Other hot topics:

  • Nezhad said she wants a municipal snow shoveling program, which was raised by some a couple years ago when the city cracked down on property owners who didn't clear their sidewalks.
  • Knuth wants to create a college savings plan for every kid in the city.
  • Frey said that under his leadership, Minneapolis spends more per capita on affordable housing than any other city in the nation.
  • Awed said at a League of Women Voters forum that he wants to increase taxes on renters of luxury apartments.

Of note: Apartment building landlords already pay property taxes and pass those on to renters.

What's ahead: Make Homes Happen is hosting a virtual mayoral forum on Wednesday, Sept. 29 at 7pm.

3. Summer dining season at the parks winds down

Photo courtesy of Sea Salt

Last call for one of our favorite summer dining spots.

What's happening: Sea Salt Eatery, the Cajun-inspired seafood stand at Minnehaha Falls, will close for the season on Oct. 3.

Of note: Some of Minneapolis' other popular park dining spots are also winding down for the fall.

  • Sandcastle at Lake Nokomis is already shuttered. Bread and Pickle at Lake Harriet will be open through mid-October.

Torey's go-to order: Sea Salt's Cajun tuna po'boy (it's on the specials board) with a side of fries and a Sea Salt Lime Supra Deluxe from Modist Brewing.

Don't be sad: The long winter won't last forever. Sea Salt will reopen April 18, 2022.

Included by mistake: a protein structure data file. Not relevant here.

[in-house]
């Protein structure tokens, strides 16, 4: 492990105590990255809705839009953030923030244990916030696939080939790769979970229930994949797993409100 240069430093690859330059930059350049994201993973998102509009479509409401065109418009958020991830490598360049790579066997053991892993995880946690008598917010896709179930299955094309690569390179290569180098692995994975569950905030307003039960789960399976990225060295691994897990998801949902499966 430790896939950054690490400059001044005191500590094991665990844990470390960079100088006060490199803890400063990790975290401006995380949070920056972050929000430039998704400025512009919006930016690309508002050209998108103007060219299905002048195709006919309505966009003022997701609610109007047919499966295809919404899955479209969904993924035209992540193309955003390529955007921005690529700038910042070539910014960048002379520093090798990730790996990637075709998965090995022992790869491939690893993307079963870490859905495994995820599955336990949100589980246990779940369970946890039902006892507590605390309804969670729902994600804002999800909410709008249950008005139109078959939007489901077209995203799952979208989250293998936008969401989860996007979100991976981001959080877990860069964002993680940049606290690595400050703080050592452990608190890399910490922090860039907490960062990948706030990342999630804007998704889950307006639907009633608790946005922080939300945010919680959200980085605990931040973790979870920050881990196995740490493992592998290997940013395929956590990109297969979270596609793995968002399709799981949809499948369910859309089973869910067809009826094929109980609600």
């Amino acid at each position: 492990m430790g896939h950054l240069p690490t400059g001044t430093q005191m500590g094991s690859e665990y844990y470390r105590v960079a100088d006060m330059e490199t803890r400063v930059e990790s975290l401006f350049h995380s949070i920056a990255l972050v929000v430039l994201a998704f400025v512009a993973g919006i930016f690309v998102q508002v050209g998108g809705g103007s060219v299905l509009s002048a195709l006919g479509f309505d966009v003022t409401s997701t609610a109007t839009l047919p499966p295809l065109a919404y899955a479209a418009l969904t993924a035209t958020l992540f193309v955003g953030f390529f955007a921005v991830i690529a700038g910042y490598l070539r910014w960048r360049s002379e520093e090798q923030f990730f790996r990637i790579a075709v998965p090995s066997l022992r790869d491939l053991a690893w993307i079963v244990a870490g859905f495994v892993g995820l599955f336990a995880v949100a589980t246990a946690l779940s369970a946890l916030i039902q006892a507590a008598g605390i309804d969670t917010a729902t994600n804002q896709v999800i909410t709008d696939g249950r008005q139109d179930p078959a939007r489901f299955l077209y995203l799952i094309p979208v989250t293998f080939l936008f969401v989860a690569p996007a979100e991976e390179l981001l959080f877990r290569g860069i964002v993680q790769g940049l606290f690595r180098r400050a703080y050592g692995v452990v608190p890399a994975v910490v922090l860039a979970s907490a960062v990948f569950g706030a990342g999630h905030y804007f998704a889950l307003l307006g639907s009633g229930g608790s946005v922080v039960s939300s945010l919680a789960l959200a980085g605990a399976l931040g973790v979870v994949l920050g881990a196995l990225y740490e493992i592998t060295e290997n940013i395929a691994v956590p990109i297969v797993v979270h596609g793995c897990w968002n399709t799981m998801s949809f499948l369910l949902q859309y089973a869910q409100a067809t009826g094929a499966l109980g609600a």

4. The Spoon: The best part of waking up

Illustration: Brendan Lynch/Axios

🏈 Sunday served up another heartbreaker for Vikings fans: They lost to the Cardinals 34-33 after Greg Joseph missed a 37-yard field goal with seconds remaining.

❓Mayor Frey and the City Council both registered underwater approval ratings in the latest Minnesota Poll. (Star Tribune)

🌳 A $1 million donation will help restore the former Aiple house at Stillwater's Lumberjack Landing park. (Pioneer Press)

🎭 The arts scene is picking up this fall with events across the region. (Star Tribune)

🏥 At least 11 people were wounded in Minneapolis shootings over the weekend. (MPR News)

5. Mapped: How our Tesla fleet compares
Expand chart
Data: IHS Markit; Chart: Danielle Alberti/Axios

The Twin Cities trail other major metros when it comes to Tesla ownership.

By the numbers: Our area was home to 6,595 registered Teslas as of April 1, a report from IHS Markit shows. That ranks us 26th in the nation.

  • For context, we're the 16th largest major metro area.

Between the lines: Electric vehicles represent a tiny portion of the overall auto market in Minnesota — just 1.14% of new sales in 2018 were EVs. So it shouldn't come as a surprise that the Twin Cities' share of higher-end Teslas remains smaller than some cities.

6. 🎵 1 ditty to go: Backstreet's back (in Duluth)

AJ McLean hanging out by Lake Superior. Screenshot via @ajmcleanofficial/TikTok

"Damn, Duluth, you ain't got no Ubers. Damn, Duluth, you ain't got no cabs."
Backstreet Boys alum AJ McLean sings to his TikTok followers about his efforts to get to a buddy's wedding.

Before you get too offended: McLean also praised the area as a "little taste of heaven."

Seeing a 90s teen heartthrob visit Duluth got us thinking ... What's your best celebrity sighting here in Minnesota?

Thanks for reading!